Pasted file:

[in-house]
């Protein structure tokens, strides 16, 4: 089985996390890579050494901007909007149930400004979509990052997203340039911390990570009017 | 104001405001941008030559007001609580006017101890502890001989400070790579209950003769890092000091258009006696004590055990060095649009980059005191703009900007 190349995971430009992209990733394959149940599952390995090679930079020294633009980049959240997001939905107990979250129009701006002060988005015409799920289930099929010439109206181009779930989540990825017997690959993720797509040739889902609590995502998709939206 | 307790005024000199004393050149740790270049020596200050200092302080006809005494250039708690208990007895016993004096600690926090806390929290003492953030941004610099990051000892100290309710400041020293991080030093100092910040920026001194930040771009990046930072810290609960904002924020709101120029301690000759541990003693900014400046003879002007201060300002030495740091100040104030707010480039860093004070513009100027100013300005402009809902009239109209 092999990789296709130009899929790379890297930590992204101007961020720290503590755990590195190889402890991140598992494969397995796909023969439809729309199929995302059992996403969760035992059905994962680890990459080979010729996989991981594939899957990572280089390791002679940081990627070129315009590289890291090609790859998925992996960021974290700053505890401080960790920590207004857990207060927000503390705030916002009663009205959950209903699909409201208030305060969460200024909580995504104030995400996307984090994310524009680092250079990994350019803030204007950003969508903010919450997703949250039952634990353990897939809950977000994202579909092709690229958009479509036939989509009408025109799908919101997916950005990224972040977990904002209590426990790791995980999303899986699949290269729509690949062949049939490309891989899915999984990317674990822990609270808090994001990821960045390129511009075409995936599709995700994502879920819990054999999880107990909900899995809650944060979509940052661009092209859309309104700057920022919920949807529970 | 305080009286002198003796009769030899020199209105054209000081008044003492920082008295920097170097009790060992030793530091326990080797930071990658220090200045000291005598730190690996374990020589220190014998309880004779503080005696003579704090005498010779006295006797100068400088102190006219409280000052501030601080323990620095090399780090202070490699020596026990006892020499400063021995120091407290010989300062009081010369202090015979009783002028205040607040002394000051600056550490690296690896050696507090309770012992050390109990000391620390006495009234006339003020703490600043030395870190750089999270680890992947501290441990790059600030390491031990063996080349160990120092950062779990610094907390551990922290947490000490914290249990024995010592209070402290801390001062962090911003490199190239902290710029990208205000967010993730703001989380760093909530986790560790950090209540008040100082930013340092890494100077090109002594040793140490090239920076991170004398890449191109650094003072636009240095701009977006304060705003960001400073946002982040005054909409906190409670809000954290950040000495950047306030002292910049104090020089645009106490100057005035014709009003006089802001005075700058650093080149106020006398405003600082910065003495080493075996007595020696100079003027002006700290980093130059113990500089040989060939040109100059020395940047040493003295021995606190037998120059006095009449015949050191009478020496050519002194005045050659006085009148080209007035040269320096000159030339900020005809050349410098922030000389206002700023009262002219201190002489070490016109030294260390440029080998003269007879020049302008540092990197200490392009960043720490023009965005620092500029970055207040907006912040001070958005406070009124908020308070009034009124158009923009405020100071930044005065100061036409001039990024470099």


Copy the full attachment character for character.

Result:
[in-house]
């Protein structure tokens, strides 16, 4: 089985996390890579050494901007909007149930400004979509990052997203340039911390990570009017 | 104001405001941008030559007001609580006017101890502890001989400070790579209950003769890092000091258009006696004590055990060095649009980059005191703009900007 190349995971430009992209990733394959149940599952390995090679930079020294633009980049959240997001939905107990979250129009701006002060988005015409799920289930099929010439109206181009779930989540990825017997690959993720797509040739889902609590995502998709939206 | 307790005024000199004393050149740790270049020596200050200092302080006809005494250039708690208990007895016993004096600690926090806390929290003492953030941004610099990051000892100290309710400041020293991080030093100092910040920026001194930040771009990046930072810290609960904002924020709101120029301690000759541990003693900014400046003879002007201060300002030495740091100040104030707010480039860093004070513009100027100013300005402009809902009239109209 092999990789296709130009899929790379890297930590992204101007961020720290503590755990590195190889402890991140598992494969397995796909023969439809729309199929995302059992996403969760035992059905994962680890990459080979010729996989991981594939899957990572280089390791002679940081990627070129315009590289890291090609790859998925992996960021974290700053505890401080960790920590207004857990207060927000503390705030916002009663009205959950209903699909409201208030305060969460200024909580995504104030995400996307984090994310524009680092250079990994350019803030204007950003969508903010919450997703949250039952634990353990897939809950977000994202579909092709690229958009479509036939989509009408025109799908919101997916950005990224972040977990904002209590426990790791995980999303899986699949290269729509690949062949049939490309891989899915999984990317674990822990609270808090994001990821960045390129511009075409995936599709995700994502879920819990054999999880107990909900899995809650944060979509940052661009092209859309309104700057920022919920949807529970 | 305080009286002198003796009769030899020199209105054209000081008044003492920082008295920097170097009790060992030793530091326990080797930071990658220090200045000291005598730190690996374990020589220190014998309880004779503080005696003579704090005498010779006295006797100068400088102190006219409280000052501030601080323990620095090399780090202070490699020596026990006892020499400063021995120091407290010989300062009081010369202090015979009783002028205040607040002394000051600056550490690296690896050696507090309770012992050390109990000391620390006495009234006339003020703490600043030395870190750089999270680890992947501290441990790059600030390491031990063996080349160990120092950062779990610094907390551990922290947490000490914290249990024995010592209070402290801390001062962090911003490199190239902290710029990208205000967010993730703001989380760093909530986790560790950090209540008040100082930013340092890494100077090109002594040793140490090239920076991170004398890449191109650094003072636009240095701009977006304060705003960001400073946002982040005054909409906190409670809000954290950040000495950047306030002292910049104090020089645009106490100057005035014709009003006089802001005075700058650093080149106020006398405003600082910065003495080493075996007595020696100079003027002006700290980093130059113990500089040989060939040109100059020395940047040493003295021995606190037998120059006095009449015949050191009478020496050519002194005045050659006085009148080209007035040269320096000159030339900020005809050349410098922030000389206002700023009262002219201190002489070490016109030294260390440029080998003269007879020049302008540092990197200490392009960043720490023009965005620092500029970055207040907006912040001070958005406070009124908020308070009034009124158009923009405020100071930044005065100061036409001039990024470099």